Euro NCAP crash tests undergo “biggest change in a decade”.
The Euro NCAP crash-test programme is to undergo its biggest shake-up in a decade, with tough new assessments introduced that will penalise bigger cars if they are judged likely to damage smaller cars disproportionately. The changes have come about because of concerns that SUVs and larger, heavier cars cause small cars and their occupants to “fare less well” in real-world collisions.
To address this, a new, deformable barrier will be used in tests, with measurements from it determining how much “intrusion” cars would make into each other during collisions. The barrier will move at 50km/h (31mph) instead of being static, in order to better reflect real-world collisions. Matthew Avery, director of research at Thatcham Research, and a board member of Euro NCAP, called the changes “a new yardstick”, adding: “The objective is to encourage makers of larger vehicles to share some of the burden of the impact with smaller vehicles. Historically SUVs and other big cars have offered very good protection to their occupants. However, the smaller vehicles they sometimes crash into can fare less well. “In the new compatibility test, if the larger vehicle is too stiff in an impact scenario, it will be penalised accordingly. This levels the playing field for all vehicle sizes, which is a win-win for road safety.”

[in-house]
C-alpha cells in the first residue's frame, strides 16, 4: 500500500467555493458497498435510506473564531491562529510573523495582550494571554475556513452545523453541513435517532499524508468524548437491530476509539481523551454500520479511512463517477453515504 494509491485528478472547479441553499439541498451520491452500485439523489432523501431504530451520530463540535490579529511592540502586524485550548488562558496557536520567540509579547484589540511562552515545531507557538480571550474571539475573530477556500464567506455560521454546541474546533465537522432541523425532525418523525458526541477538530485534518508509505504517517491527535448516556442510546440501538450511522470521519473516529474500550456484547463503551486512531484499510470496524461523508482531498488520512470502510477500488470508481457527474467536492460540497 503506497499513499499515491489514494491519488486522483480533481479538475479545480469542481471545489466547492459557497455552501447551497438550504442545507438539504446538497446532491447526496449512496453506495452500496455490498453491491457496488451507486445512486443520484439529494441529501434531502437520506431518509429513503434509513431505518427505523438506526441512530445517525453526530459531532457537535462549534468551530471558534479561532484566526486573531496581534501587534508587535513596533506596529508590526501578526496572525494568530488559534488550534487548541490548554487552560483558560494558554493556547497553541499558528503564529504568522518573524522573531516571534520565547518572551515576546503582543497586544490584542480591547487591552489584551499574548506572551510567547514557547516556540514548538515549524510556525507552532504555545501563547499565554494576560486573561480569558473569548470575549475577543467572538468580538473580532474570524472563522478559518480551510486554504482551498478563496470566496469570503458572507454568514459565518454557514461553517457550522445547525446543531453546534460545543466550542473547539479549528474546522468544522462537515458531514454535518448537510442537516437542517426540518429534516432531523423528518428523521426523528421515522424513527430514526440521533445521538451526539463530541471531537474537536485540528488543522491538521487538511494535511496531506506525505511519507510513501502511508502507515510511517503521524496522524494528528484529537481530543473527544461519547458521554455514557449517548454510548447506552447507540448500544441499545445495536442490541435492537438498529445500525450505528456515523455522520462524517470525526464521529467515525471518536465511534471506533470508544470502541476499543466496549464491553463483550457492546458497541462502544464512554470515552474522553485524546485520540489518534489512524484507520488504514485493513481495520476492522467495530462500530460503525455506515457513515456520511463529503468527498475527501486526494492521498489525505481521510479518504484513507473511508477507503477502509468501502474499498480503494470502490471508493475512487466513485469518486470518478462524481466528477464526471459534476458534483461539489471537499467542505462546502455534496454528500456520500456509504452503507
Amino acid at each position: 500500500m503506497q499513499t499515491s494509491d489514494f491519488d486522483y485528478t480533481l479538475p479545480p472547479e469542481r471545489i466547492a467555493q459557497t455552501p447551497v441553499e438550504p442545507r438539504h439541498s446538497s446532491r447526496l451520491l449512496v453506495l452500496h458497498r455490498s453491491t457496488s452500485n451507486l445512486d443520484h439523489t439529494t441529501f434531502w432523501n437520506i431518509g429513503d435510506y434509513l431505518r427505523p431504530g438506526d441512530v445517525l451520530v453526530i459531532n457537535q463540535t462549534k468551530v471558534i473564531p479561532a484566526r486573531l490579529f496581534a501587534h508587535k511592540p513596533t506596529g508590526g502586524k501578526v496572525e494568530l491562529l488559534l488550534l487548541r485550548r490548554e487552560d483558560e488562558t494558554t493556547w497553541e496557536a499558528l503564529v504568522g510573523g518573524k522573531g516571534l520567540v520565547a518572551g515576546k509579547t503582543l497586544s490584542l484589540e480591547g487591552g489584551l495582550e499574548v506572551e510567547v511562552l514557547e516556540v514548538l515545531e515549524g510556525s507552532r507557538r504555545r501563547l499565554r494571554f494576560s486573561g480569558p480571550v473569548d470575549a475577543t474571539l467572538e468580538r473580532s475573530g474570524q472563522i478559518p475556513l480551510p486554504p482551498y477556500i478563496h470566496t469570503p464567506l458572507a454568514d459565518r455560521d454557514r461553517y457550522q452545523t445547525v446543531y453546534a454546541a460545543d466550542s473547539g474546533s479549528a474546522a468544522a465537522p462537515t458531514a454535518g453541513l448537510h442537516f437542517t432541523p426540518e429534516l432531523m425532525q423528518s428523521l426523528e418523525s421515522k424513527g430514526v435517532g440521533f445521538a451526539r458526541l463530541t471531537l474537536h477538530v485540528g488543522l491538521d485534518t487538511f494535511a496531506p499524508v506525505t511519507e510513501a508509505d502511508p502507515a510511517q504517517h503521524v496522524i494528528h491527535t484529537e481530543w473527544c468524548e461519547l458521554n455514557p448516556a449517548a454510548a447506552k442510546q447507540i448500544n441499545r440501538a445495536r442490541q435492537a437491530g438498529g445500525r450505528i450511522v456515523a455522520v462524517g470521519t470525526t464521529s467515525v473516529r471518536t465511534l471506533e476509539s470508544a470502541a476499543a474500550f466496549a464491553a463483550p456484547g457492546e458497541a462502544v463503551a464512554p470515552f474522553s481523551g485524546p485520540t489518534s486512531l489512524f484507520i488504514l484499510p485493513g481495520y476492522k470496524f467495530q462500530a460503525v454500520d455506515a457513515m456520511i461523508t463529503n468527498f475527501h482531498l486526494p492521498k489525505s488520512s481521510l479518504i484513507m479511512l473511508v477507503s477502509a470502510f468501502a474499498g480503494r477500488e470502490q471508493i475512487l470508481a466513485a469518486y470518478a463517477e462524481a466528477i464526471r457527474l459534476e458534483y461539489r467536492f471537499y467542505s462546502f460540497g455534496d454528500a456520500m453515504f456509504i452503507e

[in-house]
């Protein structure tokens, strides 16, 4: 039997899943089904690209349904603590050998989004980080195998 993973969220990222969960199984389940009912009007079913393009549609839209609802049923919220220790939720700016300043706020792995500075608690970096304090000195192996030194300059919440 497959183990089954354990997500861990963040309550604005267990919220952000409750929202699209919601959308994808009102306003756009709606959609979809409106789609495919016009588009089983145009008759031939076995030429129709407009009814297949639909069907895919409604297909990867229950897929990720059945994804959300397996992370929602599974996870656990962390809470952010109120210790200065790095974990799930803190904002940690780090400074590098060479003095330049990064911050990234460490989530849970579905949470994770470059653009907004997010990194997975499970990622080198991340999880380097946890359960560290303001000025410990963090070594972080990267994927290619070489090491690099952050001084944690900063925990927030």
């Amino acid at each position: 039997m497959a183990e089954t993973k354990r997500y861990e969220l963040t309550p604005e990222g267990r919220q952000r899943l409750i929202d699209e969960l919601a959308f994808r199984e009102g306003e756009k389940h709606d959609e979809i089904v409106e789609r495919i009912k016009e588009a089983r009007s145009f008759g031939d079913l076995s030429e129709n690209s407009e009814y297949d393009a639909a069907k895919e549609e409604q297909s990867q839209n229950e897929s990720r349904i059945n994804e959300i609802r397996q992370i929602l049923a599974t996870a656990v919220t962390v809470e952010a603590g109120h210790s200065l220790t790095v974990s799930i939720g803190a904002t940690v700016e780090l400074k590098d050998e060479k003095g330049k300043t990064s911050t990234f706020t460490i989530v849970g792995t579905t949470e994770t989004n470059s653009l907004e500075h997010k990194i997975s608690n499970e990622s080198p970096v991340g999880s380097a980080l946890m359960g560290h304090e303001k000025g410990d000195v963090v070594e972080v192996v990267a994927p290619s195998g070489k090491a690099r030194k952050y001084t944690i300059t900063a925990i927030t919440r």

More Improvements To Testing;
A number of other changes are being introduced to the Euro NCAP crash tests, once assessments resume later this year post-lockdown. A new, sophisticated crash-test dummy – dubbed THOR (Test device for Human Occupant Restraint) – will be introduced, with the new dummy more closely mimicking the behaviour of humans in collisions. The dummy comes at a cost, though, with each unit coming in at around £600,000, more than twice the price of a standard dummy. Driver status monitoring systems – sophisticated, updated versions of fatigue detection tech – will also be tested. This feature is judged to be vital for heavily assisted cars that require drivers to take back control after systems such as adaptive cruise and lane-keep assist have helped with the driving.
Further updates include an assessment of how badly a driver and front-seat passenger would injure each other during side-impact collisions, while manufacturers that make it easy for emergency services to know where a car should be cut when freeing occupants following a collision will also be rewarded. Checks on how autonomous emergency braking (AEB) systems are also being ramped up, with systems that intervene when reversing (a system sometimes known as rear cross-traffic assist) gaining marks. AEB systems will also be rewarded if they work when a car pulls out of a junction, in addition to the current test that sees AEB checked on free-flowing road simulations.